Review of “The Valley of Fear” by Sir Arthur Conan Doyle

This was the first Sherlock Holmes book I’ve ever read. I’ve seen the recent movies, I’ve seen Sherlock, I’ve even seen The Great Mouse Detective. Suffice to say I’m familiar with the character, though not on a grand level. I’ve never really been a Sherlock Holmes fan based on those things, and while I enjoyed them, I never had the same reactions that some of my friends did, who are more hardcore Holmes fans than I am.

That being said, I wasn’t expecting to actually like one of the original books.

I was worried that the writing would be too dry for my tastes, and that my interest in the character wouldn’t be enough to let me get through a full book. I’m pleased to say that I was wrong on both counts.

The Valley of Fear is the fourth Sherlock Holmes novel and seventh canonical story (I believe…), so it was a bit of a weird place to start. It’s very clearly a novel with predecessors, so I will need to get my hands on a copy of the first book in the series rather than picking at random again, but it easily stands alone. It has a closed narrative that anyone who is familiar with the characters of the Holmes universe will be able to follow, and it is an intriguing book.

The reason why I only gave it 3 stars on Goodreads is because I didn’t really like the cut from Watson and Holmes in the present to the account of another character’s past. I understand completely why the book is structured that way, but I didn’t really like it, and while I was drawn in to the first half of the book, it took me a while to get into the second half.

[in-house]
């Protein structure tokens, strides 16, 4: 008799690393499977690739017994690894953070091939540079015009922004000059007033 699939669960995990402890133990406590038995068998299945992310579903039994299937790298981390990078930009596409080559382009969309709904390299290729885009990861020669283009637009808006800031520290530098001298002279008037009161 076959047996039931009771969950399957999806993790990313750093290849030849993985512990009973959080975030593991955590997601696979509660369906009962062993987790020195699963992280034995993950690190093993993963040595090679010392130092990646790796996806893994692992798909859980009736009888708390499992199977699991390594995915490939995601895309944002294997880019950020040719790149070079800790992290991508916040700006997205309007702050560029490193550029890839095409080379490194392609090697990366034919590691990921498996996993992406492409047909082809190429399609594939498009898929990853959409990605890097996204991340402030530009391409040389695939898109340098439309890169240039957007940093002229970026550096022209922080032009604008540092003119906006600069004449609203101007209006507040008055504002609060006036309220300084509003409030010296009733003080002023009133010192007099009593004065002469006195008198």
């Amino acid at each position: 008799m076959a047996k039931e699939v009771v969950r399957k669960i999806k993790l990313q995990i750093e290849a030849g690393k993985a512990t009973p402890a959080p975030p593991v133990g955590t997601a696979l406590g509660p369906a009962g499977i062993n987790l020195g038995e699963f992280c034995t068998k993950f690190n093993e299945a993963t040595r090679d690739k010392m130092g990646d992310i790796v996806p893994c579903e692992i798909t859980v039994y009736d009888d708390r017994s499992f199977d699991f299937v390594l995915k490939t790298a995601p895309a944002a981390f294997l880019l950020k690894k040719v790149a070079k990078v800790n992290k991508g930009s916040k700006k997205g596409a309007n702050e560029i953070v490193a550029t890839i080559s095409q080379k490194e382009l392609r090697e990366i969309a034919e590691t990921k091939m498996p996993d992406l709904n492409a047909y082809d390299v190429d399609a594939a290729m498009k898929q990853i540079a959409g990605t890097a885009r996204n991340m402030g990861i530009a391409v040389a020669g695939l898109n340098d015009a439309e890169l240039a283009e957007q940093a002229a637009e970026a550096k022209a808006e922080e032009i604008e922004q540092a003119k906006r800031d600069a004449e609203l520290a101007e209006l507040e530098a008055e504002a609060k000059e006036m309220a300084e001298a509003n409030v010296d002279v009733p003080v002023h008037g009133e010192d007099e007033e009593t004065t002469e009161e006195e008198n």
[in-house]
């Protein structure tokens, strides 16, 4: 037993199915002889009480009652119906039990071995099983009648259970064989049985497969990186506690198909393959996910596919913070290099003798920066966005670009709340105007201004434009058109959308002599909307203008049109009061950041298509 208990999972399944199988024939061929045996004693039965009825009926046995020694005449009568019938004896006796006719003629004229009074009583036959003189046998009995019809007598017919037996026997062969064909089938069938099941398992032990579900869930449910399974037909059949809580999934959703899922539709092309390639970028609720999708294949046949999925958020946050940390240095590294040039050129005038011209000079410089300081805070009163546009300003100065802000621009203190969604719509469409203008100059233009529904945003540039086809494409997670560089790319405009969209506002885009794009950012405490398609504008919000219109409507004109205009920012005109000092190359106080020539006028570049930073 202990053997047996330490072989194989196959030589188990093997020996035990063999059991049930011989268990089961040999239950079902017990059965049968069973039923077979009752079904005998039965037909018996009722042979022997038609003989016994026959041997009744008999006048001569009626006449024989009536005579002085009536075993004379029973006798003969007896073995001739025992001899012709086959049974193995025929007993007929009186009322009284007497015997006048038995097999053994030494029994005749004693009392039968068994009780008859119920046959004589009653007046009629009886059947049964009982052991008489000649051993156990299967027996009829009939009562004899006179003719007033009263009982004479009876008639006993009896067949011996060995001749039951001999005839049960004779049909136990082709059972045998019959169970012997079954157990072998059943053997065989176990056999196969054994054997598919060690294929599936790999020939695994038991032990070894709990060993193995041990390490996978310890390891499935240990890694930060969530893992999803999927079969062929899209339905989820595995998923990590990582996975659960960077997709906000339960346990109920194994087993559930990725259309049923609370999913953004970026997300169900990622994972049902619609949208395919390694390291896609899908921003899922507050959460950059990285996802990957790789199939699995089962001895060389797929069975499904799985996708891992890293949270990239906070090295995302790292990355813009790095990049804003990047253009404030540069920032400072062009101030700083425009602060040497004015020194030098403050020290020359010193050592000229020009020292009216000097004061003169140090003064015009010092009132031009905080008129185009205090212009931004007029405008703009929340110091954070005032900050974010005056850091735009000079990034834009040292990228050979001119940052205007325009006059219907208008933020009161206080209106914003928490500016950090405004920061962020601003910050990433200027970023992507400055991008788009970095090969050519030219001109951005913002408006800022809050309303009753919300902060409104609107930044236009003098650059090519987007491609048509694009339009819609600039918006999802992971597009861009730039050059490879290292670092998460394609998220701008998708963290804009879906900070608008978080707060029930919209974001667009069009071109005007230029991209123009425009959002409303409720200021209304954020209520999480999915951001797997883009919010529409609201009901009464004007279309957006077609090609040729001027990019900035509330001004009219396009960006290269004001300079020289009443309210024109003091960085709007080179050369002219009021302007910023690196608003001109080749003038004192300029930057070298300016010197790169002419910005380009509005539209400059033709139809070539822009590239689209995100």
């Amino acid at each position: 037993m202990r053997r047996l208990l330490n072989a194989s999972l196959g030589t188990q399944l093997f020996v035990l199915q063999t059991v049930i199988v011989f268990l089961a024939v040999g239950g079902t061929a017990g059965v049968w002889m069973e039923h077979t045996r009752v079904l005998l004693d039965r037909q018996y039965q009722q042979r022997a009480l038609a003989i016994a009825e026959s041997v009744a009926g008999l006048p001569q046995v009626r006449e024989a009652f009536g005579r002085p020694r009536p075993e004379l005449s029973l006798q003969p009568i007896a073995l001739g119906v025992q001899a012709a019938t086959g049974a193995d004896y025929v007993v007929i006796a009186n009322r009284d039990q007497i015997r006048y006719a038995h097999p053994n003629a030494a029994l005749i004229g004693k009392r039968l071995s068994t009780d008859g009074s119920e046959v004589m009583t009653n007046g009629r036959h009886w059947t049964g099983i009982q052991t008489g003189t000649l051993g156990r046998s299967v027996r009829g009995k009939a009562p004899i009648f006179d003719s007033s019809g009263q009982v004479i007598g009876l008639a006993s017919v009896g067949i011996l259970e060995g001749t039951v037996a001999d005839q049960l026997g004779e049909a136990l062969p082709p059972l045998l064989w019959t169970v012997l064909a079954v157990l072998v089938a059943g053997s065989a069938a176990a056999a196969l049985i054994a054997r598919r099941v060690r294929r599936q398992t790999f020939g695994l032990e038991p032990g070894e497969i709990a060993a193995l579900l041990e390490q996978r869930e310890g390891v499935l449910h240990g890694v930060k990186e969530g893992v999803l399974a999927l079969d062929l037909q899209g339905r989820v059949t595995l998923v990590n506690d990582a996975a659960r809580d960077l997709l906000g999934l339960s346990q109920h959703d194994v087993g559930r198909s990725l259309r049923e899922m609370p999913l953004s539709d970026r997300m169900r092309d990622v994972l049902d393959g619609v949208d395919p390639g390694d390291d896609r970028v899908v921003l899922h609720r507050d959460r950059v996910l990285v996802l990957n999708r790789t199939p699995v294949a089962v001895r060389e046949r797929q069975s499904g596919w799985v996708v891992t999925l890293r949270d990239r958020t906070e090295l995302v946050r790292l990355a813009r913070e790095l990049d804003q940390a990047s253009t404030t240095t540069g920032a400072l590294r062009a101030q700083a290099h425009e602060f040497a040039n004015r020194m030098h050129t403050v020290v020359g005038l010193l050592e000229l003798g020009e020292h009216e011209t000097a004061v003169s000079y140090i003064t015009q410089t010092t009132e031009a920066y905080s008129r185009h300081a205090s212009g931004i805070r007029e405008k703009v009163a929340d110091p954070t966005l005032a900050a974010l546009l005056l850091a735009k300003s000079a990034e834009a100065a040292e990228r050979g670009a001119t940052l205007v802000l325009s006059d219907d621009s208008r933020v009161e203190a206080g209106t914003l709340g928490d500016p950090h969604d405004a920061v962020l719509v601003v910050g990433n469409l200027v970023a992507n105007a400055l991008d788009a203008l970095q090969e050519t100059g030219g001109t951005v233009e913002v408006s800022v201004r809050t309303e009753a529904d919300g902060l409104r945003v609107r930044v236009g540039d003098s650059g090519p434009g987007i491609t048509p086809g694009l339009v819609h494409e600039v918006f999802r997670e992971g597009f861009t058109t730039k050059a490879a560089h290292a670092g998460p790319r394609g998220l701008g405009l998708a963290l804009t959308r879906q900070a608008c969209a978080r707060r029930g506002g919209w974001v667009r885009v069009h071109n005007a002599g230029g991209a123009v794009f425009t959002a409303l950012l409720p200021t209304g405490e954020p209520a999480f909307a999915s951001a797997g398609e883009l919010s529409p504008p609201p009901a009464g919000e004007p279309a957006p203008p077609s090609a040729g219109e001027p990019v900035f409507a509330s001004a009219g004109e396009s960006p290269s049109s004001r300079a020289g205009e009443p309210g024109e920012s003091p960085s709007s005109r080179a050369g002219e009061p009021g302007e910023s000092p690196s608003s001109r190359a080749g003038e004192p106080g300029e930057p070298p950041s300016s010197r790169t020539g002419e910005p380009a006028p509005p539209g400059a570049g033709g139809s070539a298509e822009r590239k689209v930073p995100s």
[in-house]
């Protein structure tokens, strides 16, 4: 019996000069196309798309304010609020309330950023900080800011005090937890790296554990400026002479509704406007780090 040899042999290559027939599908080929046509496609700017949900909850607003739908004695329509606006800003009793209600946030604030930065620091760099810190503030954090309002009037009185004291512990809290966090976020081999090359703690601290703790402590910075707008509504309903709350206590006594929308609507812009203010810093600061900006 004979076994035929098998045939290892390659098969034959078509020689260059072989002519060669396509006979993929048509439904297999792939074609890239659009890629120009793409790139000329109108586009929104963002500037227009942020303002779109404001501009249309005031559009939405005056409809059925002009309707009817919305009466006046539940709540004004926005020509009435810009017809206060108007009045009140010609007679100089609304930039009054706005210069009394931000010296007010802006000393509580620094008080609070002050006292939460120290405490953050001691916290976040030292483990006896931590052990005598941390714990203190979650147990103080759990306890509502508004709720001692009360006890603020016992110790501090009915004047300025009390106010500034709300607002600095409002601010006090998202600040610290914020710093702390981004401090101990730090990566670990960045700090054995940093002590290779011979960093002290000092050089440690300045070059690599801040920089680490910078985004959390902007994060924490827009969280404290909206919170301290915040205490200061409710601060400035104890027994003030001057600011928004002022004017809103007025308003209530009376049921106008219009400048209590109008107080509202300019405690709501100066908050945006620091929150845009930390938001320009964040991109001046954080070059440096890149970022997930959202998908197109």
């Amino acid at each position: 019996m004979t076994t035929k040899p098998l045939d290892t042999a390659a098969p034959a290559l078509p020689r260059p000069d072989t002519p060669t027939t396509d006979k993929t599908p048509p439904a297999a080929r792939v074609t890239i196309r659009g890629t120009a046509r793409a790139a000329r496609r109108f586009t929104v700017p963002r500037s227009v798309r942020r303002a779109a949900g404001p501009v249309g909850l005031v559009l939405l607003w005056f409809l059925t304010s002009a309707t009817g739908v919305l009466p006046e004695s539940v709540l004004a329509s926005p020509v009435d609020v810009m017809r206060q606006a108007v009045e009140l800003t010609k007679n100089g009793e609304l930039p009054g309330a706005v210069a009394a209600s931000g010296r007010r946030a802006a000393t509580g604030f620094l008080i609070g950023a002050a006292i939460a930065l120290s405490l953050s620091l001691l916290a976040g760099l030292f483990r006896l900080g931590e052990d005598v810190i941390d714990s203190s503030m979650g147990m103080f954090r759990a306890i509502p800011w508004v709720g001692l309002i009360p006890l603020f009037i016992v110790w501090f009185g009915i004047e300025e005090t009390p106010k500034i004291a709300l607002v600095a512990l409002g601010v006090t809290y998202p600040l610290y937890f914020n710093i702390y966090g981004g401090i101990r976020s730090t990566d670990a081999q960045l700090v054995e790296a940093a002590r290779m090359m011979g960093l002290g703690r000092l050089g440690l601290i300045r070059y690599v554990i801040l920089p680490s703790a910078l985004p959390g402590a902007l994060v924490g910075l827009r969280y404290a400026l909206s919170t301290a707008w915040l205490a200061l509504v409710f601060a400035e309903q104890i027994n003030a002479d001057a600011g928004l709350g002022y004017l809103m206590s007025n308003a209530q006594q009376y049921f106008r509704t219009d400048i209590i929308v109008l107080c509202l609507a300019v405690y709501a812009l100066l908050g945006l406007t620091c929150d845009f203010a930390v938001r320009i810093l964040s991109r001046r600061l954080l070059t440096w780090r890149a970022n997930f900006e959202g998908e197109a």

That being said, the final twist is awesome. I’m usually pretty good at picking up clues that point towards twists, but this one kept me guessing until the very end. It absolutely does NOT come flying out of left field, though, and once it’s revealed, you realize how well it works and how clever it is. Doyle sets up your expectations, then sweeps all that aside in a startling but spectacular reveal of the truth.

All in all, it’s a good book, and I am definitely interested in reading more Sherlock Holmes stories. I’m hoping they don’t cut to other characters halfway through as this one did, but that seems like something I could probably get used to if I know it’s coming.


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